A progressive graduate tax where university leavers pay in proportion to their earnings for the duration of their working lives would avoid the costs associated with loan defaults and relieve students from the burden of debt, which may deter young people from going into HE in the first place.Tax proceeds could then be fairly apportioned to universities on the basis of need, rather than the current system where fee income goes solely to the institution a student attended.
On course structure, Denham admitted that savings would only be possible on the scale imagined if universities worked together to bring in two-year programmes and push for more students to study from home. He also said nothing on the threat that this could usher in a two-tier system: with students from affluent backgrounds enjoying the full fruits of campus life over a three-year period, while those from poorer backgrounds pay to be students-in-exile.
His idea of channelling a larger amount of public funding into teaching would also lead to some unwelcome cutbacks to other elements of HE spend.
For example, under Denham’s proposal the percentage of taxpayer funds apportioned to widening participation (WP) – the programme designed to aid students from disadvantaged backgrounds into tertiary education – would be halved from 4 per cent to 2 per cent. It would also spell the end of maintenance grants to students.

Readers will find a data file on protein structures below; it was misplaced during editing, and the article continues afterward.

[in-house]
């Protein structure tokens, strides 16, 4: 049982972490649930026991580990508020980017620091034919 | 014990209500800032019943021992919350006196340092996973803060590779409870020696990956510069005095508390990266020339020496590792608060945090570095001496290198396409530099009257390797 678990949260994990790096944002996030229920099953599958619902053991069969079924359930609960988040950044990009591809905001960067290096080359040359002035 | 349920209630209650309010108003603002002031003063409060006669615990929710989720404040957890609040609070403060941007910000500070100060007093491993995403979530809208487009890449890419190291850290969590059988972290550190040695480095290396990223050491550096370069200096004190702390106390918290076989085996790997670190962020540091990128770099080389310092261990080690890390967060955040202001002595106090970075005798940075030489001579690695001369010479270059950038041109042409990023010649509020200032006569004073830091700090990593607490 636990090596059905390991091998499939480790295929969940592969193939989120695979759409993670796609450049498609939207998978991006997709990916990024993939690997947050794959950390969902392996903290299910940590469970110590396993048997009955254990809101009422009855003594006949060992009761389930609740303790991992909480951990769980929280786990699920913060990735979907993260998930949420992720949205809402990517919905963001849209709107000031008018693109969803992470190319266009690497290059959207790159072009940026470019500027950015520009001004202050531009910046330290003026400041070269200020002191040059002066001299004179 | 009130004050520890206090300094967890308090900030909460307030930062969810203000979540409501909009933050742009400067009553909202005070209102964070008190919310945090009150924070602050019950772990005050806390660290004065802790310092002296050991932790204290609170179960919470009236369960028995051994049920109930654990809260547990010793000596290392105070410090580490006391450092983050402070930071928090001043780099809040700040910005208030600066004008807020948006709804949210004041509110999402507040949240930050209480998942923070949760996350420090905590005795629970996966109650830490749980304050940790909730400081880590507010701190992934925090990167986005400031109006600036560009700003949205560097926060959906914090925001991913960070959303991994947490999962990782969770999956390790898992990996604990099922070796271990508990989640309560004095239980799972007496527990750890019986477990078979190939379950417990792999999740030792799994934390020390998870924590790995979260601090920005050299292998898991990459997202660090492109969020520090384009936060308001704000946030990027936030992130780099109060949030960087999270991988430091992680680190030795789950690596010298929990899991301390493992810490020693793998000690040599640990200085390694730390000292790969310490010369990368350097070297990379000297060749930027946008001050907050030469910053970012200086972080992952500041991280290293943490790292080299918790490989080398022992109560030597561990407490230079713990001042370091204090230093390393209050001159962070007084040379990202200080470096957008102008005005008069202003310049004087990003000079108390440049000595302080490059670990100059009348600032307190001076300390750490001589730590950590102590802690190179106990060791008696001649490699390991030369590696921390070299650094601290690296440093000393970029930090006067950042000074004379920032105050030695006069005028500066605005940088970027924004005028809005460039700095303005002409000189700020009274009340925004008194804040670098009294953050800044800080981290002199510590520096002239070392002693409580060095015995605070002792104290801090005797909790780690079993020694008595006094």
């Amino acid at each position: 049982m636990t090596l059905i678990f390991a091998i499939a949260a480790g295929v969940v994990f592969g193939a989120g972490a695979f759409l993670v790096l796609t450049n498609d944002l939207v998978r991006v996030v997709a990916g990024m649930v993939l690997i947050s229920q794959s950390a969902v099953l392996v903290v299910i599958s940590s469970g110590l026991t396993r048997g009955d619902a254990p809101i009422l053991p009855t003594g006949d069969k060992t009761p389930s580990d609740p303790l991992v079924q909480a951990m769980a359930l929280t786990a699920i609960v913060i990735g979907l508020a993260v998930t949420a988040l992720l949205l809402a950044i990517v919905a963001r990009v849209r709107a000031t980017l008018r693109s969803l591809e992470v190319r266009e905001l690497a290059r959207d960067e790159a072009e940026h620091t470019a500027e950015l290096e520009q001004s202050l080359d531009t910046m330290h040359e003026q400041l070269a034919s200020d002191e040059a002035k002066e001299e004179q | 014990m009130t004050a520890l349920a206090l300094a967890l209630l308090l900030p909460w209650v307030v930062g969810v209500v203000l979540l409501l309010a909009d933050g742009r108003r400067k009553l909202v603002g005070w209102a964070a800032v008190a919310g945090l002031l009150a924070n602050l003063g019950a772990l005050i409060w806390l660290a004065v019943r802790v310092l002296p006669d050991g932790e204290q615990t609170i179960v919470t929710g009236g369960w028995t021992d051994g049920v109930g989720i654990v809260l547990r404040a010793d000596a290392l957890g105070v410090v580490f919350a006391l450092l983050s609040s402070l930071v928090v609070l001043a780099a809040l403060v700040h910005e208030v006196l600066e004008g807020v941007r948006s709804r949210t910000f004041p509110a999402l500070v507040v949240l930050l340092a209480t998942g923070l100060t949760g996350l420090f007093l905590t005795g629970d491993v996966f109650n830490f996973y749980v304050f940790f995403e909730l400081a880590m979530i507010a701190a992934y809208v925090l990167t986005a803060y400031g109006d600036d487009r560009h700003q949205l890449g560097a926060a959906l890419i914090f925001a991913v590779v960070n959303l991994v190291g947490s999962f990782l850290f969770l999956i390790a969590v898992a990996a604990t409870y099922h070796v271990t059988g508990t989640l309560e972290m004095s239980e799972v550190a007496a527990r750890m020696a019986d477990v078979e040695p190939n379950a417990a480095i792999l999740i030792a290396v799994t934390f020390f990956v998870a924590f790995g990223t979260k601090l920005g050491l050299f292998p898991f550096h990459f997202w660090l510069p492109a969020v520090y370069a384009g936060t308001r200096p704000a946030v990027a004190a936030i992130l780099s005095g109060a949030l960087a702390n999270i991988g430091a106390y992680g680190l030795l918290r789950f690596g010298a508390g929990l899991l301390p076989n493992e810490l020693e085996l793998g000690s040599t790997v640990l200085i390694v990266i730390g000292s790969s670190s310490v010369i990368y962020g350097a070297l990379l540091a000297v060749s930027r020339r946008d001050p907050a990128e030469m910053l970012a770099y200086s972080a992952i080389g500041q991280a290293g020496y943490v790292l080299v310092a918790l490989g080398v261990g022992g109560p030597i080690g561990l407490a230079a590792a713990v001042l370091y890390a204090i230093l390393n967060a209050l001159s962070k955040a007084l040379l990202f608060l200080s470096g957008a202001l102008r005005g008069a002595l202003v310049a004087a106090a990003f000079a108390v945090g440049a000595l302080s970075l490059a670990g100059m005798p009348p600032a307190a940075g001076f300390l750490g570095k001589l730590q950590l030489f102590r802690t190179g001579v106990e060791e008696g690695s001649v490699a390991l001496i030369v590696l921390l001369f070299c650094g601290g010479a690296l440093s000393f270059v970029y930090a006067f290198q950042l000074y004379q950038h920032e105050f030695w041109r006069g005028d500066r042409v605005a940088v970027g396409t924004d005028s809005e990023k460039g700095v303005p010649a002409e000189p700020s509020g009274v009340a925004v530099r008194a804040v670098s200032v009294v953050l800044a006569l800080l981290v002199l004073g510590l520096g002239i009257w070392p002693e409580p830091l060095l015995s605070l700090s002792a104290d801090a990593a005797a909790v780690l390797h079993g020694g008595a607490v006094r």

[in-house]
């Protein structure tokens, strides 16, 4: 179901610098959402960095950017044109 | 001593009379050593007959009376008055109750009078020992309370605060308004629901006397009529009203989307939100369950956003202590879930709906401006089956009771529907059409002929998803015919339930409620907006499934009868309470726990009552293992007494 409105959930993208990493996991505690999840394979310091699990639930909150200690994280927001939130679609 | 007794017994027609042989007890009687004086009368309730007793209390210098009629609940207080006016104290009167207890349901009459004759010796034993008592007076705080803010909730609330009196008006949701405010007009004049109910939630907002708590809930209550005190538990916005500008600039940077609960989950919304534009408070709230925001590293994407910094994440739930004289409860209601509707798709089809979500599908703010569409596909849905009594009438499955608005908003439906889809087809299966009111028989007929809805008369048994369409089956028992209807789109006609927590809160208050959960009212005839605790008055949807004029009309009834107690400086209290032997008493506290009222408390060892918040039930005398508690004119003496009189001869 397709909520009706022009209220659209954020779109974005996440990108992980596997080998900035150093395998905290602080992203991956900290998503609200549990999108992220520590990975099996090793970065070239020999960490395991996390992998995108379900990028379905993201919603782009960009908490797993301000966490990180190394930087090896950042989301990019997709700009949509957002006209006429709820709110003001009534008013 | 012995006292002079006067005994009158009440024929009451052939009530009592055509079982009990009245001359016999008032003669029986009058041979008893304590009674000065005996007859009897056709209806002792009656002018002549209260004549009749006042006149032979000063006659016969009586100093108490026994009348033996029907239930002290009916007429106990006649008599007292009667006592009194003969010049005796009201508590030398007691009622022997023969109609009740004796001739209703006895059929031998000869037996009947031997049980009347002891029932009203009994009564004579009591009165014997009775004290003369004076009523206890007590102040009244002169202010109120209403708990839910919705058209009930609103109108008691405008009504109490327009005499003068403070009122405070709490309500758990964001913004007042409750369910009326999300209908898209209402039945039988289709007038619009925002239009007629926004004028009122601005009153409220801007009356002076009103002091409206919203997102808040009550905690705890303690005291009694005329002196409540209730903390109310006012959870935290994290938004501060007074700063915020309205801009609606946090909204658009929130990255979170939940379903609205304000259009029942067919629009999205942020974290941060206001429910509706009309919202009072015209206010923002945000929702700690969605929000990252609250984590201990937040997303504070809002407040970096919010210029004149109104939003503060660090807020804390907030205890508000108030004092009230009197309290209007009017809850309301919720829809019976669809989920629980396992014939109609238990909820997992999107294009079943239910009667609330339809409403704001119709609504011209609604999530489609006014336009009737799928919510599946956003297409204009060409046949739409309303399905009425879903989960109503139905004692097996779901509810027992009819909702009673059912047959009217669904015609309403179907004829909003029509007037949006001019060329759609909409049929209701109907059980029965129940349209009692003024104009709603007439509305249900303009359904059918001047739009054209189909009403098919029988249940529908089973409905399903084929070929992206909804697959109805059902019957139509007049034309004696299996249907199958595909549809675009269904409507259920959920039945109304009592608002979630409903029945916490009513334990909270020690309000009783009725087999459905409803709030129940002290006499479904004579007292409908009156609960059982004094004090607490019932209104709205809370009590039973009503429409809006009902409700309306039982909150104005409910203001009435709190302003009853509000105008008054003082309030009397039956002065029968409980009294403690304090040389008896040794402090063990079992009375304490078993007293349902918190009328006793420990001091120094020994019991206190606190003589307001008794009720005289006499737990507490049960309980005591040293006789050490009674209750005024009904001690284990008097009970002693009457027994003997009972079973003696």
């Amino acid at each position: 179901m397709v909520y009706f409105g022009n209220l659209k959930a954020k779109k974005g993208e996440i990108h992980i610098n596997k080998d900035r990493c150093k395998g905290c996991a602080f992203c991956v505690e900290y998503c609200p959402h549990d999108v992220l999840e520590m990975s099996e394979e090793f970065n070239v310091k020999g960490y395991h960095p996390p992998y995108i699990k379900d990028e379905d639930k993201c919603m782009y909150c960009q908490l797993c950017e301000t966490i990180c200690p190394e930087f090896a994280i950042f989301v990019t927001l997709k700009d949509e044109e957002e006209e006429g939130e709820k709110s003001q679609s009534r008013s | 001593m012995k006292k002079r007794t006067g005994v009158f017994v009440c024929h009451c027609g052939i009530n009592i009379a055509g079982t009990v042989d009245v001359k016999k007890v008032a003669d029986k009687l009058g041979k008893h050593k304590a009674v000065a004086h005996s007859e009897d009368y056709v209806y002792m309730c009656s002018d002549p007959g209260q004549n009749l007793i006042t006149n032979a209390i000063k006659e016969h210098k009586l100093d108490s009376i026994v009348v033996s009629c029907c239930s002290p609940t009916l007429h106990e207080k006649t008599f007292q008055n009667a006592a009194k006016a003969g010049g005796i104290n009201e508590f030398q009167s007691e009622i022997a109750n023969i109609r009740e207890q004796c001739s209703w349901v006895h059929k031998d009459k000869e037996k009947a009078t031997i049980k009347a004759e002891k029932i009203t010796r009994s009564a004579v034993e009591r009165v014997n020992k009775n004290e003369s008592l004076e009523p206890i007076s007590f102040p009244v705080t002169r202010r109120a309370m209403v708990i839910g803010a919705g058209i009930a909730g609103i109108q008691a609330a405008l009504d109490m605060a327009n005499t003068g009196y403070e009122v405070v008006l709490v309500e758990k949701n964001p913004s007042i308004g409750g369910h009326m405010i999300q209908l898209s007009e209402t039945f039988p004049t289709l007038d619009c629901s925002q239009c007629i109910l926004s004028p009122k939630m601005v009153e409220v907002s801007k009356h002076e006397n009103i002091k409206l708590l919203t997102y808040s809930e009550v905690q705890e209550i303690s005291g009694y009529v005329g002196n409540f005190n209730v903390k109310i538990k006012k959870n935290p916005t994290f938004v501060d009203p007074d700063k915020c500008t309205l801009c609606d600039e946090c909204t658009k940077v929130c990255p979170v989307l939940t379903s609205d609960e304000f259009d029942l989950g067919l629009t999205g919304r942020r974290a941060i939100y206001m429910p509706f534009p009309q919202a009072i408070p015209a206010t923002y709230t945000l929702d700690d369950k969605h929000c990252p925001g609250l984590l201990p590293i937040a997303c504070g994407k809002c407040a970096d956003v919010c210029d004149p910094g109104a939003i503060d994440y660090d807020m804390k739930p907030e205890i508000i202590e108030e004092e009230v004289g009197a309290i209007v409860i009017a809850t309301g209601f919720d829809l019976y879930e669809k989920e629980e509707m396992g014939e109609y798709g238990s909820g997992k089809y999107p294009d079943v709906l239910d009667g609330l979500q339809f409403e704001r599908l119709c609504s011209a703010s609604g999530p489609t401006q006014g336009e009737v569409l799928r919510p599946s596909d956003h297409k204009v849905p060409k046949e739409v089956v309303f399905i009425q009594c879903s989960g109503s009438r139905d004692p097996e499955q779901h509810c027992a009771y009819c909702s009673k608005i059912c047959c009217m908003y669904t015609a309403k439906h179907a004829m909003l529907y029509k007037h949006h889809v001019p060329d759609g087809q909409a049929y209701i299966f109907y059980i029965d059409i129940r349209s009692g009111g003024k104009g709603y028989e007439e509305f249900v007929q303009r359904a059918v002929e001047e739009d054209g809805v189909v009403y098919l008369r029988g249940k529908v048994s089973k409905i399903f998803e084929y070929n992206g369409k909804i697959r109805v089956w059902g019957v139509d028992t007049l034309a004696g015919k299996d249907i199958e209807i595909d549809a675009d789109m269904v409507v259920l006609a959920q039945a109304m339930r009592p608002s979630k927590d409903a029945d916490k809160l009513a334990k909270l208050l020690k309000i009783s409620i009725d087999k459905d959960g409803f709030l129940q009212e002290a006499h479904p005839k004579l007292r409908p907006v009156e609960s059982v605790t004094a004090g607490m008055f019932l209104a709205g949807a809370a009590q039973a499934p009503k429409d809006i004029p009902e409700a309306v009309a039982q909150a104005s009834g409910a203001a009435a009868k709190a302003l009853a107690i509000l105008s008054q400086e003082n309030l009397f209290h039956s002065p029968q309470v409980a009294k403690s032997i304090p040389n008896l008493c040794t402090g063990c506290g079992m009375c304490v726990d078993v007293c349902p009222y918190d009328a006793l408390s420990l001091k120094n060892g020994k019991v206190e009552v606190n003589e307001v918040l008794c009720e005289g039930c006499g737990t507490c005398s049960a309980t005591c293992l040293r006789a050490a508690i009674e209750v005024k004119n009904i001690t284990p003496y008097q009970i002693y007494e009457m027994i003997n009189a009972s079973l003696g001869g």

Finally, while encouraging greater business collaboration in funding and designing degrees is to be applauded, this will be easier for wealthier, urban universities than poorer, rural ones. A simpler way to ensure business pays its fair share is to levy a small HE premium on companies through corporation tax.
In the 2013 Budget, the chancellor slashed corporation tax rate to 20 per cent for fiscal year 2015, a move predicted to lose the exchequer £800 million annually from 2016 onwards, about the same amount public funding for universities was cut in 2013.
Selling tax hikes is never easy, but politicians should remember that universities are economic powerhouses in their own right and deserve taxpayer support. In fact, the HEFC estimates UK universities contributed £3.4 billion to the economy in 2011-2012.
Also, state support for universities has already fallen to a 100-year low, making up just 15 per cent of a university’s income under the coalition, according to report published by the University and College Union (UCU) in 2012. There is a strong case to be made for taxpayer contributions to increase.
Denham admitted his current plans were based on “crude assumptions” and should not be considered the finished package. But overlooking the quality of the student experience, refusing to do away with loans, and pussyfooting around business contributions, are not the ingredients for a winning HE funding system.
As we near the end of the 2010 parliamentary term, Labour’s plans remain some way off a first class standard.